Ontario's Information and Privacy Commissioner (IPC) is a
prolific author of timely and interesting commentary on pressing
privacy issues. Earlier this month, the IPC released a new paper on
"drones" or unmanned aerial vehicles (UAVs) entitled,
Privacy and Drones: Unmanned Aerial Vehicles".
The privacy issues relating to drones differ from typical video
surveillance. Typically, video surveillance involves mounted
cameras that record activities in a single location or that must be
moved on the ground from location to location. By contrast, drone
technology permits users to gather information from unique vantage
points in the air and offer greater dynamic-gathering capability.
Drones have become increasingly powerful with the ability to
sharper video images at greater distances and with infrared and
thermal imaging capability. As the IPC notes, the combination of
UAV technology and facial recognition programs means that drones
could be used to continuously track individuals when "in
public" and when "in private".
UAV technology is deployed not only for military and law
enforcement purposes, but also in many civilian applications. As
the IPC notes, drones operate in such diverse applications as
atmospheric research, mineral exploration, survey and inspection of
remotely installed equipment (e.g. pipelines), and emergency
The IPC is calling for greater public debate and consultation in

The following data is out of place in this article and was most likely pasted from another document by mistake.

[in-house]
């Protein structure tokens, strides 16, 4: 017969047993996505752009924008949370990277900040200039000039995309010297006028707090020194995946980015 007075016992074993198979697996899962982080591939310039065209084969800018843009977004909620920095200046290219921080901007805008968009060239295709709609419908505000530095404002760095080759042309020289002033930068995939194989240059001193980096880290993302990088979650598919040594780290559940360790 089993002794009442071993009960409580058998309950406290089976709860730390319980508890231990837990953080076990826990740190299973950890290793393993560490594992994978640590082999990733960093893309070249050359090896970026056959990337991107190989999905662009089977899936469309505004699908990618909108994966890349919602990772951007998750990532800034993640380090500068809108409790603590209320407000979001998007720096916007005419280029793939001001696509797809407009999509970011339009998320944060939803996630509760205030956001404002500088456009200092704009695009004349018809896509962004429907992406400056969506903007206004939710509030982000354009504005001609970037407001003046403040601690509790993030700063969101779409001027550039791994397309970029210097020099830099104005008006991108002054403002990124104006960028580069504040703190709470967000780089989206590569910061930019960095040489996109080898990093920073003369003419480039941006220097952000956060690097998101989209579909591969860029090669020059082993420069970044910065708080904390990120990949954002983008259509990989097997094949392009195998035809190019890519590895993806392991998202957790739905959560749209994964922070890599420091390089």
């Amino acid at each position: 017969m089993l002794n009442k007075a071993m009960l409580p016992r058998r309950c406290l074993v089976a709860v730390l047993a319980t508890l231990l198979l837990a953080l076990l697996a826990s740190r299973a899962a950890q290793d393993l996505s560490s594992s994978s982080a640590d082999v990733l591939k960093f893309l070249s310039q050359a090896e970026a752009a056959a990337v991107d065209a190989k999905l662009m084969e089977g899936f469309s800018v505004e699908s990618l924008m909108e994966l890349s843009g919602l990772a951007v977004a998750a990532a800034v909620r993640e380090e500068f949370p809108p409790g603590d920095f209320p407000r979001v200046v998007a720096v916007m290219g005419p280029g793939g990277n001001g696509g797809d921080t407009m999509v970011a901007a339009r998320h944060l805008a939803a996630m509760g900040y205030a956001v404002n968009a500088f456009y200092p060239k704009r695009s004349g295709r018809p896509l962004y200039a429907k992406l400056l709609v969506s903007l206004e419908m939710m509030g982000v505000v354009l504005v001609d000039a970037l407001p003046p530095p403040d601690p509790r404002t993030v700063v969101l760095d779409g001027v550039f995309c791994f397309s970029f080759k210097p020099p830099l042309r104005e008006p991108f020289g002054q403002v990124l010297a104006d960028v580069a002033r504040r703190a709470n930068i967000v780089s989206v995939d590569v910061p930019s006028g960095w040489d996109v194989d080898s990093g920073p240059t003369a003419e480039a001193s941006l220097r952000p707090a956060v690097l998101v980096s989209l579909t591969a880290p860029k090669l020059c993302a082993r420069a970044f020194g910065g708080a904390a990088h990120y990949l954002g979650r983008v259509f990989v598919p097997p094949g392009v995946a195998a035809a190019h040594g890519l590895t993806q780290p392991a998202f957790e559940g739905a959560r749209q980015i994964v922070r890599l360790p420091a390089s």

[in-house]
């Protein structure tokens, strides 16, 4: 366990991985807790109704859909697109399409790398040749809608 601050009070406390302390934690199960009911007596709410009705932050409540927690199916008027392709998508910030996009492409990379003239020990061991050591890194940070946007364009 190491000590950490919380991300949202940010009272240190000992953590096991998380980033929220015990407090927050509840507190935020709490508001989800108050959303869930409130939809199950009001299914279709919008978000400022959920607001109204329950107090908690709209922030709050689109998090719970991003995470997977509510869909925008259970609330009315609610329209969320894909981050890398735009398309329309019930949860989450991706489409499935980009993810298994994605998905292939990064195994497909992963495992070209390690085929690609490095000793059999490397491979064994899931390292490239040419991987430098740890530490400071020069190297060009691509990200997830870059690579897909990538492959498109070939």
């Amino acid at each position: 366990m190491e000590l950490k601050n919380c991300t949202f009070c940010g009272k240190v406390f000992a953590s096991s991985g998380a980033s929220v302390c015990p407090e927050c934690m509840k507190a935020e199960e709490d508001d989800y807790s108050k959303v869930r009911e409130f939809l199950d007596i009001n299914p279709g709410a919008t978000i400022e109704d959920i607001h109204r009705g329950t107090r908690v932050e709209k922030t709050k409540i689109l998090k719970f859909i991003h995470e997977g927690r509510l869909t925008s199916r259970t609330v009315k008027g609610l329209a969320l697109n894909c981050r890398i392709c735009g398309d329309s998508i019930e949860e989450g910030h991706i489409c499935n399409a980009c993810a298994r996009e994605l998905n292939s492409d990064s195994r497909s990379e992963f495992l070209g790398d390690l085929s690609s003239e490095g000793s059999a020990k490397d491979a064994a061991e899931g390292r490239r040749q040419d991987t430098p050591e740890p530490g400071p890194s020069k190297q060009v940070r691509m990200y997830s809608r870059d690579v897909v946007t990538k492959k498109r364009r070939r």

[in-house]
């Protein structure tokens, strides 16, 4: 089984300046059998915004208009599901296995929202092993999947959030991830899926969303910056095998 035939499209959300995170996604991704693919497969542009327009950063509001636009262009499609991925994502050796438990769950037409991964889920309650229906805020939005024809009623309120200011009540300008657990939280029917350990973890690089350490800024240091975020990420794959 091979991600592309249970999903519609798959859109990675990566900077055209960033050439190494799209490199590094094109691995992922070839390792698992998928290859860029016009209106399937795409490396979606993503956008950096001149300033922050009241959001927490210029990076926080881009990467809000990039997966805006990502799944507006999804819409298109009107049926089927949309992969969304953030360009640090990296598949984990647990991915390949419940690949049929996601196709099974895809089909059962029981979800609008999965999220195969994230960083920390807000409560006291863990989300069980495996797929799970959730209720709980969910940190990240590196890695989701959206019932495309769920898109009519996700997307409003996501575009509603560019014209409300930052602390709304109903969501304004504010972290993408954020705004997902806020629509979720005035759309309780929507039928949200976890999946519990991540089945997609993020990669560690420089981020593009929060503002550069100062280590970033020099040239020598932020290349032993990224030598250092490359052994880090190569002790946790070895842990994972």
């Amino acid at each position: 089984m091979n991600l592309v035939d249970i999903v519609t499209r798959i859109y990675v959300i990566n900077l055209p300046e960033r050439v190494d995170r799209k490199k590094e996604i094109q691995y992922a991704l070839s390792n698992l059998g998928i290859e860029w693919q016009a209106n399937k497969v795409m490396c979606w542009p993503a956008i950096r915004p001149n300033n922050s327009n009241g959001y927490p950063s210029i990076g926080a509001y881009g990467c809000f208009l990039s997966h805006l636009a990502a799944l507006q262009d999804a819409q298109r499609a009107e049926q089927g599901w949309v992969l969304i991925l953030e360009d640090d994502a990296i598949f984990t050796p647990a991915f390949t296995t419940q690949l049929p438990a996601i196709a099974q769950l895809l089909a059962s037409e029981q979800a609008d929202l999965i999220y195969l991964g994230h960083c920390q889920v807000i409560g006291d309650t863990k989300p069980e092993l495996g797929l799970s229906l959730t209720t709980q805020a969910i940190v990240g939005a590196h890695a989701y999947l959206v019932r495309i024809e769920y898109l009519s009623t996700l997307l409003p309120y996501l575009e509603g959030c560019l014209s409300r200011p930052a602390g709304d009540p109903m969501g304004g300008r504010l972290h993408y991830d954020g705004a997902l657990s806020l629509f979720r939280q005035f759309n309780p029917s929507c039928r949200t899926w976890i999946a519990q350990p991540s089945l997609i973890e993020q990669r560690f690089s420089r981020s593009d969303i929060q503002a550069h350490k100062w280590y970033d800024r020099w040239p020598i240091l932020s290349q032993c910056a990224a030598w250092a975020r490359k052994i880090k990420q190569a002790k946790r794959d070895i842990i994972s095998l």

Canada. In particular, the IPC would like public debate regarding
the necessity of any proposed UAV program and the policies required
to ensure that the program is acceptable to Canadians. The
IPC's view is that the use of drones by the state (including
law enforcement) should require a warrant if it will involve
"sustained surreptitious surveillance".
Beyond debate, the IPC has suggested that in most applications,
it may be appropriate to employ IPC recommends anonymous video
analytics software, loaded on the device, processes the video feed
to detect facial patterns in data being recorded by UAVs. This
technology can be deployed to screen video feeds in real time to
obscure permanently images that resemble faces.
In addition, the IPC advocates federal amendments to Transport
Canada aviation regulations to require drone operators to obtain a
special flight operations certificate that would involve a privacy
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